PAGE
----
After a few hours of trolling, we regrouped and turned to active fishing in shallower water so we could enjoy ceviche for lunch.  Thomas and Lucas baited our hooks as we dropped the line down 100 or so feet.  It took us a little while to get the hang of setting the hook, but after great coaching from the handsome young men, we were reeling in triggerfish, red snapper, yellowtail snapper, and grouper regularly.

Of all the times I’ve been fishing in the Gulf of Mexico (which isn’t a lot), I never knew that the fish inspect the bait with the first two nibbles and the third time is typically when they bite, and it is time to set the hook!  Thomas also explained how some fish suck the bait all the way into their mouths and then release it. With such a great visual, that it was easy to hook all sorts of fish and the competition was on, Tina and Thomas vs. me and Lucas.

Each time I had a fish on the line, Lucas was yelled “Vamos Vamos” which means let’s go, let’s go. But then he warned, “tiburon” (shark). That’s when I realized he was saying hurry, hurry so the shark didn’t eat my catch. I supposed I reeled just fast enough because I didn’t get any fish taken, but I was rather slow compared to him!

In the beginning Tina had me, but as the day progressed, I passed her up and pulled in lots of other fish including some not so tasty grunts, a poisonous eel fish that finned Thomas, and a porgi.  You should have seen the boys’ eyes light up when I reeled in the porgi.  Lucas, in particular, was so excited.  It was the first time, in all his fishing, that someone had caught a porgi.  Apparently, they are really good eating and that was the catch of the day!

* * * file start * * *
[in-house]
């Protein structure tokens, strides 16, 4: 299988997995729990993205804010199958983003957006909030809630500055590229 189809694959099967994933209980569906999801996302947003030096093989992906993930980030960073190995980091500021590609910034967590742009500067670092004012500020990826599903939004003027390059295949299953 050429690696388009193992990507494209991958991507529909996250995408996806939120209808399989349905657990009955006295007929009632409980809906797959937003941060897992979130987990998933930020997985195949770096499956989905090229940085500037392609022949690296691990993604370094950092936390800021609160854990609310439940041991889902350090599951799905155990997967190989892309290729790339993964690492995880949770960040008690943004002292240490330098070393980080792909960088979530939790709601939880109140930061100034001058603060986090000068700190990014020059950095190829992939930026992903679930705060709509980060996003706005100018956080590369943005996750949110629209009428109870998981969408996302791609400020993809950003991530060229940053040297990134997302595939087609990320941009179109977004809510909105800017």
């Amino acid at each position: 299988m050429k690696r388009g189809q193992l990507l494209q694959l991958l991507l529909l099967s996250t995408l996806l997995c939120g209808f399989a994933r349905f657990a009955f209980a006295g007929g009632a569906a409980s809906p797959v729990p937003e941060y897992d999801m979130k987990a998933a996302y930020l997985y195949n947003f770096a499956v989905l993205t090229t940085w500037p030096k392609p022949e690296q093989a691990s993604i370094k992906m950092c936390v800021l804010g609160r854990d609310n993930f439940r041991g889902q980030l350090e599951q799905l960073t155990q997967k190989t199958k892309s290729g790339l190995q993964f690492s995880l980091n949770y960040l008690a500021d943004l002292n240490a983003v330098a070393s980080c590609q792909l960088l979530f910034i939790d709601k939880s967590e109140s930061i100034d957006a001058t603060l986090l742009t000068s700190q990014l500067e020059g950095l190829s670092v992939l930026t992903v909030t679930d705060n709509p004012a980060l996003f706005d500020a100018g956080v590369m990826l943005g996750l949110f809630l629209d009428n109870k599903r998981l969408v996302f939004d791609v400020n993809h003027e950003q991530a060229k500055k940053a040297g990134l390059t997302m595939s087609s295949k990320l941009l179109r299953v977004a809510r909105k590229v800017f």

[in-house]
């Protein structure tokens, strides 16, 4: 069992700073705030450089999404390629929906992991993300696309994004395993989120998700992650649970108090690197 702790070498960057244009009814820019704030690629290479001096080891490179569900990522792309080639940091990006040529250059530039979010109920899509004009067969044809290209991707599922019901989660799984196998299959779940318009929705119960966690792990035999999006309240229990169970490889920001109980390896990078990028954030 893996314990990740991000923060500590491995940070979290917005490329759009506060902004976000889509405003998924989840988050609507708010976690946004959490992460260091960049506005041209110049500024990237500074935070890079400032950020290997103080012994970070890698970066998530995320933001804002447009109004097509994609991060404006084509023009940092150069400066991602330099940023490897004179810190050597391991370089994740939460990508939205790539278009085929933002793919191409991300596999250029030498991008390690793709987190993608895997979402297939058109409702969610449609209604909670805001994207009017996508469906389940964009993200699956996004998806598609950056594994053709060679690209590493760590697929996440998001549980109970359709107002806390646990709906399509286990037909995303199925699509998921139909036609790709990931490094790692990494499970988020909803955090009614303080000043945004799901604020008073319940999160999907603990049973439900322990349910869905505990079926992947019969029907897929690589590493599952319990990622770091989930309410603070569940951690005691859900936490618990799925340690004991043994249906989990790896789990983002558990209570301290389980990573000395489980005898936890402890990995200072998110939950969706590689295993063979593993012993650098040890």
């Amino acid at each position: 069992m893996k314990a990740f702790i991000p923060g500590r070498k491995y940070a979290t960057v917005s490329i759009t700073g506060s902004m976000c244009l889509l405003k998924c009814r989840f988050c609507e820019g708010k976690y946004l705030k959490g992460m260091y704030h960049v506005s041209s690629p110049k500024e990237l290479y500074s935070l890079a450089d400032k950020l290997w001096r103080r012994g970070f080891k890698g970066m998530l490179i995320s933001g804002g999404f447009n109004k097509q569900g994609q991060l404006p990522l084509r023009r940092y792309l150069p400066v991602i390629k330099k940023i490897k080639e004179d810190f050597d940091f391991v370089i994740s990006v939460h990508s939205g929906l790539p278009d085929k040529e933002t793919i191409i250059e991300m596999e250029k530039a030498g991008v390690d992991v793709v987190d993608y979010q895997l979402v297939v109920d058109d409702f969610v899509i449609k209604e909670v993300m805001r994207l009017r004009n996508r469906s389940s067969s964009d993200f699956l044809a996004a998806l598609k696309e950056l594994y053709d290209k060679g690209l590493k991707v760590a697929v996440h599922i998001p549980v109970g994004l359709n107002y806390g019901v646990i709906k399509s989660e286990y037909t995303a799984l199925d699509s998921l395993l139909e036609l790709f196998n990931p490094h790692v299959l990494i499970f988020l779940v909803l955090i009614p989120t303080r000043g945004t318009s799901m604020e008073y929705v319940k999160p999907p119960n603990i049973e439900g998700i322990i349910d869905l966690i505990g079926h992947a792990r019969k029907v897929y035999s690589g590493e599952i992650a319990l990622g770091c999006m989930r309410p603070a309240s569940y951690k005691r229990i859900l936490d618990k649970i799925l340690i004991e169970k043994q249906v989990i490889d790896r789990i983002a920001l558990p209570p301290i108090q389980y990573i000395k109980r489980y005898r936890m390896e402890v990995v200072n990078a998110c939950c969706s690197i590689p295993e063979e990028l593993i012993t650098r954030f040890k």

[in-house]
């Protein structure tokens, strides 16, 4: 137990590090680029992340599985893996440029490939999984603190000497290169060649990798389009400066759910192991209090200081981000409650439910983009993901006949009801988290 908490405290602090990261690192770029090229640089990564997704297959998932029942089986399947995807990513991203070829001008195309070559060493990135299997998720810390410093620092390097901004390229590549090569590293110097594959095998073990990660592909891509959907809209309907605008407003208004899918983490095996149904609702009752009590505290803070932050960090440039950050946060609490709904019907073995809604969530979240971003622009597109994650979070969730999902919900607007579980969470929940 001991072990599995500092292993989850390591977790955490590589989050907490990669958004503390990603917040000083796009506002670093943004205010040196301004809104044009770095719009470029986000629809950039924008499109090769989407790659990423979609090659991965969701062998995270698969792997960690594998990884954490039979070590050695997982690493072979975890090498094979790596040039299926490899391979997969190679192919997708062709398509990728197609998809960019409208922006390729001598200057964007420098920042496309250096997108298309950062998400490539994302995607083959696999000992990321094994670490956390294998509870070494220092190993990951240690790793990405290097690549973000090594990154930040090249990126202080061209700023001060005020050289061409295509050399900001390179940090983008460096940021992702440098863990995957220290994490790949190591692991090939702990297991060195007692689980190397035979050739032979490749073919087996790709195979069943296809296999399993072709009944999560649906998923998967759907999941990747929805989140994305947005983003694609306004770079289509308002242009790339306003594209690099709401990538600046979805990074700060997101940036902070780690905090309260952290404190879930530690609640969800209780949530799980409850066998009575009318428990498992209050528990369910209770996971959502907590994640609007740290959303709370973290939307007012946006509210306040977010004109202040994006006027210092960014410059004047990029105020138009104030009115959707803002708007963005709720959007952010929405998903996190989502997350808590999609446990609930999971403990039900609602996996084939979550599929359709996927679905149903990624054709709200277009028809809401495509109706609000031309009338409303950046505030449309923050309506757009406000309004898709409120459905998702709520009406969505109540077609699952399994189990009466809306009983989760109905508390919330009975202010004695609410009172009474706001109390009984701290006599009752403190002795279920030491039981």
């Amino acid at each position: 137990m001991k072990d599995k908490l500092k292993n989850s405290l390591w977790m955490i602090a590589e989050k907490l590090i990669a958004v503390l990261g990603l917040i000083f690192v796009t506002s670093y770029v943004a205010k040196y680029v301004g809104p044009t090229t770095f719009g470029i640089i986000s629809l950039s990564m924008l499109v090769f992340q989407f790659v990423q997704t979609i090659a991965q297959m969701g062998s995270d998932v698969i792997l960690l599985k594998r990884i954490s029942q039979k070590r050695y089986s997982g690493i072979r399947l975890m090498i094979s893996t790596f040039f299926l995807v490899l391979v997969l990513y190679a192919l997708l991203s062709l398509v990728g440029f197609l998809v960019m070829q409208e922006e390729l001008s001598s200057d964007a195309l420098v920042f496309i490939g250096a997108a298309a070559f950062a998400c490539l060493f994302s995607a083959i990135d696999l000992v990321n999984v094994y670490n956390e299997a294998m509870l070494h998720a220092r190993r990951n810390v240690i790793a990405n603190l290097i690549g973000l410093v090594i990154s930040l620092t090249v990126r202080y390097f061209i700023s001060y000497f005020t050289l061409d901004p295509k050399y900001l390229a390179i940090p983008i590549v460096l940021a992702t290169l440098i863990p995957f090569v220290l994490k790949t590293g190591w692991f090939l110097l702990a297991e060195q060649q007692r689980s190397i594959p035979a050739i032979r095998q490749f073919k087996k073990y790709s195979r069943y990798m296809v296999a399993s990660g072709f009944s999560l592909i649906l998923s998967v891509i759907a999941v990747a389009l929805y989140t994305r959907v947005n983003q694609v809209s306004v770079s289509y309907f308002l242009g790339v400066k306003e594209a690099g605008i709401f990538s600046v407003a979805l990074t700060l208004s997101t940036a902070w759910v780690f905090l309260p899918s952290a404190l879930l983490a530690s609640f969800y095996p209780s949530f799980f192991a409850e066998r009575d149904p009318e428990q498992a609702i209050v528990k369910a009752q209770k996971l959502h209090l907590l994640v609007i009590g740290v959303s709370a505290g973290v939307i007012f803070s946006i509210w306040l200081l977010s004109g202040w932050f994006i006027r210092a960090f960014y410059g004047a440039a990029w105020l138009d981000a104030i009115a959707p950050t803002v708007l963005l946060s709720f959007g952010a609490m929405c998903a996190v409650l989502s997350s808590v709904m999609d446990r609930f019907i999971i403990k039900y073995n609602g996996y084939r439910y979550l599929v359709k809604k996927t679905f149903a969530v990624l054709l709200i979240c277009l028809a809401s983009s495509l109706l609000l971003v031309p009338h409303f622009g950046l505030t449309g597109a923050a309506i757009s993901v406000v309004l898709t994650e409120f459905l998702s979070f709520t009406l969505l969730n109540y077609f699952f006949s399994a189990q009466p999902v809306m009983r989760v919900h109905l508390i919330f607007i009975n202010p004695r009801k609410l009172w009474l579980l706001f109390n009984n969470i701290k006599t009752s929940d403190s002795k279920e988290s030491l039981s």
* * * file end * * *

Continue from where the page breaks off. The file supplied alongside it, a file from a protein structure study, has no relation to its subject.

Making Ceviche

While we threw back most the fish after giving them a kiss, we saved a couple for homemade ceviche with mango under nicer skies, but not blissful enough for snorkeling.  We loved learning how to make the ceviche.  Thomas fileted a grouper, a triggerfish, and a snapper that Lucas marinated in lime juice for 5 minutes before adding diced onion, tomatoes, cilantro and mango.  Not only was the rainbow colored ceviche pleasing to the eye, it was delicious.  Thomas pointed out the different texture and flavor of each fish!

Some might be wondering why we didn’t filet the porgi.  Well, we saved it and a snapper to take to a restaurant in Puerto Aventuras that would grill it for us for a fee.  But given we finished the charter in the late afternoon after adding on two more hours because we were having so much fun, we wanted to head back to the hotel and weren’t ready for dinner. Aside from that, who could deny Lucas the porgi. He was like a kid in a candy store when he saw it.

On our way back to the dock, we trolled for tuna, but the big fish eluded. Regardless, we had a great time and learned so much. We even learned how the triggerfish got its name. Its dorsal fin won’t go down when pushing on it. But there is a little trigger to press below the fin and then it flattens. so cool!

Anyone who likes going out on a boat and remotely likes fishing, should charter with Thomas.  With his sonar where he has marked his previous catches, you are guaranteed to reel in something while fishing in Tulum. It could be a plastic bag or a piece of coral like we did or the big one that got away. Of the fishing I have done in Mongolia, Alaska, and in South Carolina, fishing in Tulum was the most fun! ETB

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Beth Bankhead

Former public finance professional turned award winning travel blogger and photographer sharing the earth's beauty one word and image at a time.